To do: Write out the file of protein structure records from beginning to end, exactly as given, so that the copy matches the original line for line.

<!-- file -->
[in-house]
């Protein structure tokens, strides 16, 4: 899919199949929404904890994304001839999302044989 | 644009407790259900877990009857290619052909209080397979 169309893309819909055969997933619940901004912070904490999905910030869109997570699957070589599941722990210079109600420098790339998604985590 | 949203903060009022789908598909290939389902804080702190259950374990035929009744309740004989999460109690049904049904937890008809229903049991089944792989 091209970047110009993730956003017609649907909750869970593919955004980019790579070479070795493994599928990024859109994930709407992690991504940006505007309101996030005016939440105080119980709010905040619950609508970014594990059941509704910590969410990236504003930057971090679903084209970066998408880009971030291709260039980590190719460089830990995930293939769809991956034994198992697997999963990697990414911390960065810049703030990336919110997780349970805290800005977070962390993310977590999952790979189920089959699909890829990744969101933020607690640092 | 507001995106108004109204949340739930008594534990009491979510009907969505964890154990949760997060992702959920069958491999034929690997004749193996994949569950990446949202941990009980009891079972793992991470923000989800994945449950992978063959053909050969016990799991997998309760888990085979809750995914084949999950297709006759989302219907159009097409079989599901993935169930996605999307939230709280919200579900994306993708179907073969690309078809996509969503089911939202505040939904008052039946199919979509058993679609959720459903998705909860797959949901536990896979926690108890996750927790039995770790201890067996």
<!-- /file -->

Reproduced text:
[in-house]
């Protein structure tokens, strides 16, 4: 899919199949929404904890994304001839999302044989 | 644009407790259900877990009857290619052909209080397979 169309893309819909055969997933619940901004912070904490999905910030869109997570699957070589599941722990210079109600420098790339998604985590 | 949203903060009022789908598909290939389902804080702190259950374990035929009744309740004989999460109690049904049904937890008809229903049991089944792989 091209970047110009993730956003017609649907909750869970593919955004980019790579070479070795493994599928990024859109994930709407992690991504940006505007309101996030005016939440105080119980709010905040619950609508970014594990059941509704910590969410990236504003930057971090679903084209970066998408880009971030291709260039980590190719460089830990995930293939769809991956034994198992697997999963990697990414911390960065810049703030990336919110997780349970805290800005977070962390993310977590999952790979189920089959699909890829990744969101933020607690640092 | 507001995106108004109204949340739930008594534990009491979510009907969505964890154990949760997060992702959920069958491999034929690997004749193996994949569950990446949202941990009980009891079972793992991470923000989800994945449950992978063959053909050969016990799991997998309760888990085979809750995914084949999950297709006759989302219907159009097409079989599901993935169930996605999307939230709280919200579900994306993708179907073969690309078809996509969503089911939202505040939904008052039946199919979509058993679609959720459903998705909860797959949901536990896979926690108890996750927790039995770790201890067996």